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Google's Cookie Killing Tech Is Now on Almost Every Chrome Browser

The company's Privacy Sandbox tools are now on about 97% of Chrome user's machines.

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The Google logo on a corporate office building.
Photo: Markus Mainka / (Shutterstock)

Google’s Privacy Sandbox, a controversial set of tools and settings meant to replace third-party cookies, is now on almost every single Chrome browser, according to a company blog post published Thursday. Google says Privacy Sandbox is now available to around 97% of Chrome users, and that number will reach 100% in the next few months.

The news comes on the heels of the browser’s 15th anniversary, which Google is celebrating by redesigning Chrome to make it look and feel more closely aligned with the design paradigm of Android and the rest of the Google suite.


“This milestone is a significant step on the path towards a fundamentally more private web,” said Anthony Chavez, Vice President of Product Management for Privacy Sandbox, in the blog post. “We introduced the Privacy Sandbox initiative in 2019 to improve privacy across the web (and Android) while continuing to provide businesses with the tools they need to succeed. Since then, we’ve collaborated with a wide range of stakeholders — including publishers, developers, adtech providers, consumers, and more — to design and develop new solutions that can achieve this goal.”

The final step in this process comes in 2024, when Google will disable third-party cookies in Chrome for good, marking the end of their decades-long reign of privacy-violating terror.


For the past 30 years, websites have used so-called “third-party cookies” as the primary way to track consumers online. Has that pair of shoes you added to your cart three weeks ago been following you around in ads on the web? There are probably third-party cookies involved. These cookies let websites partner with other companies including Google and tons of others to keep tabs on everything you do online. That’s great for companies, and terrible for your privacy because it means there are a lot of businesses who get to keep a history of all of your web browsing.

Back in 2019, Google said the cookie era was coming to a close. In place of third-party cookies, Privacy Sandbox will implement a long list of new tools for the ad industry. Google, after all, makes all of its money by spying on you and turning the insights into ads, so it’s not about to put itself out of business. In fairness, this new system is really more private, though it’s private on Google’s terms.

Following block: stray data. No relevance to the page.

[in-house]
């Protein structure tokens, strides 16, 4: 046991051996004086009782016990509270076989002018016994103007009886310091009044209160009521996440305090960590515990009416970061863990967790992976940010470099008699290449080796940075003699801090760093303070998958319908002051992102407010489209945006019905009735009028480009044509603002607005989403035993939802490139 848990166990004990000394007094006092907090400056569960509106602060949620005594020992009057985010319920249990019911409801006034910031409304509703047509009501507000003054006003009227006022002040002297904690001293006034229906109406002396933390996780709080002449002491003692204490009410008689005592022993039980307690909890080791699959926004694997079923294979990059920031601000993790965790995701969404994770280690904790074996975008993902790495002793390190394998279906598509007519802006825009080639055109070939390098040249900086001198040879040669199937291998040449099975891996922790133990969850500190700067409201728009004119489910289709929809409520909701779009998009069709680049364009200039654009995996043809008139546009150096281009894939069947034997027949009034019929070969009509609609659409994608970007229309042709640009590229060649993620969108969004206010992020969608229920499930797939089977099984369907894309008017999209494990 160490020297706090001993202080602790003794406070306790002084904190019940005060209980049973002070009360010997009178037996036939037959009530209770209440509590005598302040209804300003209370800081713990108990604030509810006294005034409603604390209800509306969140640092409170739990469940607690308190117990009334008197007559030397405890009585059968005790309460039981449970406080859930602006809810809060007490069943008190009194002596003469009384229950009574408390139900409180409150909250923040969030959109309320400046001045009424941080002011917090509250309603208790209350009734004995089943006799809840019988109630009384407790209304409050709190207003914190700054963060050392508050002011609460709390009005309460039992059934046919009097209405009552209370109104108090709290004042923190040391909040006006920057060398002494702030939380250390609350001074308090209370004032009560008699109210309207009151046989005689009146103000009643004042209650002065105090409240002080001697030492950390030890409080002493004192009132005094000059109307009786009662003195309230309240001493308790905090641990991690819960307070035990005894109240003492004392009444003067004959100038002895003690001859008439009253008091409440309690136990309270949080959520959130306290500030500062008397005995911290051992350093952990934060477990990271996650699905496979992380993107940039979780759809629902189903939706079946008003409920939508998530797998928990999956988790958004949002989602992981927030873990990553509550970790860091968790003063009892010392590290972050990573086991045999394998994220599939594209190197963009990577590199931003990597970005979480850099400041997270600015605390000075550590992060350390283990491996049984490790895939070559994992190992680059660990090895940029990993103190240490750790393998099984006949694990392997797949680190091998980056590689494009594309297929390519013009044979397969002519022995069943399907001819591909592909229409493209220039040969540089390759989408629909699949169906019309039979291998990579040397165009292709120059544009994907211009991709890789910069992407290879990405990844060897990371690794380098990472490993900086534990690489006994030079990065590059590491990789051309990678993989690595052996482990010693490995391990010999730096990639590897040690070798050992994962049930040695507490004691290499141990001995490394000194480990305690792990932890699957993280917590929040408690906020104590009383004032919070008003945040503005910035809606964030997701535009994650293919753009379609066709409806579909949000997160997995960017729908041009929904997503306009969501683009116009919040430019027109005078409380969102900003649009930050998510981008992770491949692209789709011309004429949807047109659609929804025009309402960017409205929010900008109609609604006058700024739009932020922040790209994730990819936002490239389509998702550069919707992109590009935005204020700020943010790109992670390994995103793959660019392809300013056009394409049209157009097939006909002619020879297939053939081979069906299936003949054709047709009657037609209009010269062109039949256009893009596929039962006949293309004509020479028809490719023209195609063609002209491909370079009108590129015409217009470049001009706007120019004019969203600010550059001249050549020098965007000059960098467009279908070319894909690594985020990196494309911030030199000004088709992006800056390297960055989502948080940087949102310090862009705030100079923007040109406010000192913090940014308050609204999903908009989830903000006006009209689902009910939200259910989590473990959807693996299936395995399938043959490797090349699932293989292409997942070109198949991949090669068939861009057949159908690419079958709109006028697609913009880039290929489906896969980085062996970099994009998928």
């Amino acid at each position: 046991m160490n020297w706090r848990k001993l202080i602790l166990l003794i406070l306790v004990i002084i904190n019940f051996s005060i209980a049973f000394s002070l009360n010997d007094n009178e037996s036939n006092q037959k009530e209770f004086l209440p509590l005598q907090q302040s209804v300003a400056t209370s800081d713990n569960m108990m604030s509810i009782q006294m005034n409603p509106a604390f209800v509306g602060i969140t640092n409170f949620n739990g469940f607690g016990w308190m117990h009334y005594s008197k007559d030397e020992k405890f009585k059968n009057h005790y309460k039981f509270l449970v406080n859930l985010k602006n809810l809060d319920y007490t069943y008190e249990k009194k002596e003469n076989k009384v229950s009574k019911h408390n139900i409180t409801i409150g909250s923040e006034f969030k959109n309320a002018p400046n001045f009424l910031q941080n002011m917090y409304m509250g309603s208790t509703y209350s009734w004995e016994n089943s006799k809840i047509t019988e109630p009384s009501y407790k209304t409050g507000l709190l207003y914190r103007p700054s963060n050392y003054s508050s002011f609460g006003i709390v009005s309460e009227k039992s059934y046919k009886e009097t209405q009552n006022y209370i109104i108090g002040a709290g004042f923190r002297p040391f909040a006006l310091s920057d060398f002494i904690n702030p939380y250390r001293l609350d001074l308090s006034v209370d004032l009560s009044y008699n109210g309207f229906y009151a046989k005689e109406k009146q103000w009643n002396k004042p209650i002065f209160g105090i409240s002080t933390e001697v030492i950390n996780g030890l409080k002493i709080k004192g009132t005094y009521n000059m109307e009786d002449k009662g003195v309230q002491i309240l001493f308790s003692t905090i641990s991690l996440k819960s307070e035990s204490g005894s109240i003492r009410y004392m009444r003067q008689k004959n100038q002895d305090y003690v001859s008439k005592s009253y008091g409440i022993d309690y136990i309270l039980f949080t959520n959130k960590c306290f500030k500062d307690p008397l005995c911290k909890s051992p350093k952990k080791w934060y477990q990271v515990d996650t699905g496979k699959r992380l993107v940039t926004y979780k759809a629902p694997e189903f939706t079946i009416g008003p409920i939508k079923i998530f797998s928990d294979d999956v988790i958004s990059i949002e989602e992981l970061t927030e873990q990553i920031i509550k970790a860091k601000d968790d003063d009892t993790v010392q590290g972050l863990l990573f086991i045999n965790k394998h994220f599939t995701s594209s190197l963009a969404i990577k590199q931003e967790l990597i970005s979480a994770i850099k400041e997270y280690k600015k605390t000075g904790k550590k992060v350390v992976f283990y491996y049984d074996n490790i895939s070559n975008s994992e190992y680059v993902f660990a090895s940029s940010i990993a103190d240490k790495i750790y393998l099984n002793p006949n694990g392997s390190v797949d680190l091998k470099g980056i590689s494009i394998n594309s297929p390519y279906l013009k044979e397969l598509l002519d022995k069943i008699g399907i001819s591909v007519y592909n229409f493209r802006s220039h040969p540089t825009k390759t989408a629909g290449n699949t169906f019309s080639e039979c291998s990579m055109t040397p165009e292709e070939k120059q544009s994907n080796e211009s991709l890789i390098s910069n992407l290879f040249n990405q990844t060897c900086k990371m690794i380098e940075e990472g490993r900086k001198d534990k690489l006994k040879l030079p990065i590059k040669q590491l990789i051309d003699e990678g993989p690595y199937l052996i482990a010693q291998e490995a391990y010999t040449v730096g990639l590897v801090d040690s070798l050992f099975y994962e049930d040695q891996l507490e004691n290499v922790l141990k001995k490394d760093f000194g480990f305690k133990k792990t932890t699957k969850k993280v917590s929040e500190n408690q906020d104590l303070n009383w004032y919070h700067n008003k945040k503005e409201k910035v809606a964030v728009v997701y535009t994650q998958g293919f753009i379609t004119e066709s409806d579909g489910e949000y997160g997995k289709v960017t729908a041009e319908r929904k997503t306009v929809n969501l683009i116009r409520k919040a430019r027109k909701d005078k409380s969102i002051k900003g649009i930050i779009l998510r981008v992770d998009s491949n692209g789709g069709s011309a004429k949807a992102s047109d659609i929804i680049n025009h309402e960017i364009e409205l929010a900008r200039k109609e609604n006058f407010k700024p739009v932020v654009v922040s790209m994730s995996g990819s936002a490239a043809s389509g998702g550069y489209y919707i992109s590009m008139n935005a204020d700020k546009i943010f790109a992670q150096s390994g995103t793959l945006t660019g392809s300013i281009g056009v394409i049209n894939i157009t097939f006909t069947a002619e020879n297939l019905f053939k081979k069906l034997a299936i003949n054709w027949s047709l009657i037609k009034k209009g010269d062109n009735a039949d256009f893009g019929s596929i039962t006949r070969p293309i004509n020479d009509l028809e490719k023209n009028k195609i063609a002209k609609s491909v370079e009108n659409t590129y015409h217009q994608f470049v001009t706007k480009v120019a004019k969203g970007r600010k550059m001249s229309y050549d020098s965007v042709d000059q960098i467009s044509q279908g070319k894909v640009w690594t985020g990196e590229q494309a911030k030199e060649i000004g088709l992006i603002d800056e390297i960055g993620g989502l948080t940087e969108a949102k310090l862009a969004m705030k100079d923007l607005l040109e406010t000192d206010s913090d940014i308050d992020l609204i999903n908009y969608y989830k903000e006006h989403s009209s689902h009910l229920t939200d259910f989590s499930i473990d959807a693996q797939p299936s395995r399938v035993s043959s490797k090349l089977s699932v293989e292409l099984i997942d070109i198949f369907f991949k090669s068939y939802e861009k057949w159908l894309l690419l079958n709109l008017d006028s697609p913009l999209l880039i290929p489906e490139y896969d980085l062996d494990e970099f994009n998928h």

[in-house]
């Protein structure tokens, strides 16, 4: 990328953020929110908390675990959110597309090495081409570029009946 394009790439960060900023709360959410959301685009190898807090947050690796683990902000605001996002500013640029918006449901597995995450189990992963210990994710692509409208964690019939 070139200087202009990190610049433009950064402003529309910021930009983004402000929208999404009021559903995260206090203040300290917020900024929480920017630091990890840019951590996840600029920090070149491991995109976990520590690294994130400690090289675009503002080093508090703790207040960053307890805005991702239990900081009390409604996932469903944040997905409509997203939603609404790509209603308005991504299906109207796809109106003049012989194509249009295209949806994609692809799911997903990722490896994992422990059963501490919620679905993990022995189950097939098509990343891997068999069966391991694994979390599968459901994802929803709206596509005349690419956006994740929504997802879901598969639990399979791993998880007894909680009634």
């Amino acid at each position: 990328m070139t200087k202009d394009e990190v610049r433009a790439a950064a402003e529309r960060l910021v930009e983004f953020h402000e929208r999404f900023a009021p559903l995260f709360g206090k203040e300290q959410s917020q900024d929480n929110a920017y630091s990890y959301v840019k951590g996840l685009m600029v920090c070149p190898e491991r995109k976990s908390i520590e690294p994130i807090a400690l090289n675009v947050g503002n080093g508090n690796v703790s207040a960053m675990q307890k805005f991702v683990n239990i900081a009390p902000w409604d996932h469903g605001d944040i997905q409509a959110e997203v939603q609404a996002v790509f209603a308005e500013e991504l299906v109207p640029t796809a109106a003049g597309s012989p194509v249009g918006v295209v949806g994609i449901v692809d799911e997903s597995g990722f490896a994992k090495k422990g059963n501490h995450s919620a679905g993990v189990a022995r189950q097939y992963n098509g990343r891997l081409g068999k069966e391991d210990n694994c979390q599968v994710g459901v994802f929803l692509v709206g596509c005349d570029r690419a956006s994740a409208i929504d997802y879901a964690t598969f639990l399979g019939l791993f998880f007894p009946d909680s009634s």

The biggest change is “Ad Topics,” a.k.a. the Topics API if you’re a huge nerd who’s been following this stuff for years. With Topics, Chrome will keep track of all the websites you’re looking at and sort you into a variety of categories. This tracking happens in your browser and the data stays on your device. Neither Google nor anyone else gets to see your browsing history or learn anything about you as an individual throughout this process. Websites and advertising companies will know there’s a person interested in a certain Topic, but they won’t be able to tell who you are specifically.

There’s also an extremely complicated technique websites can use to tag you with subjects they want you to see ads about, called “Site Suggested Ads.” Google is also rolling out a tool called “Ad Measurement,” which helps companies keep track of how well their ads are working through metrics such as the time of day you saw an ad and whether you clicked on it.


Google gives users some control over how these tools are implemented. With the rollout of Privacy Sandbox comes new settings listed as “Ad privacy controls,” which you can adjust in Chrome’s preferences.

You probably noticed a pop-up about “Enhanced ad privacy” if you’ve updated to the latest versions of Chrome. If you click the “Got it” button when you see the pop-up, all of this will be turned on by default. But you can also turn some or all of these features off, and fine-tune some changes if you’re motivated. You can block certain Topics you don’t want to see ads about or prevent certain websites from making ad suggestions. Google says that Topics, Site Suggested Ads, and Ad Measurement data will be deleted automatically after 30 days.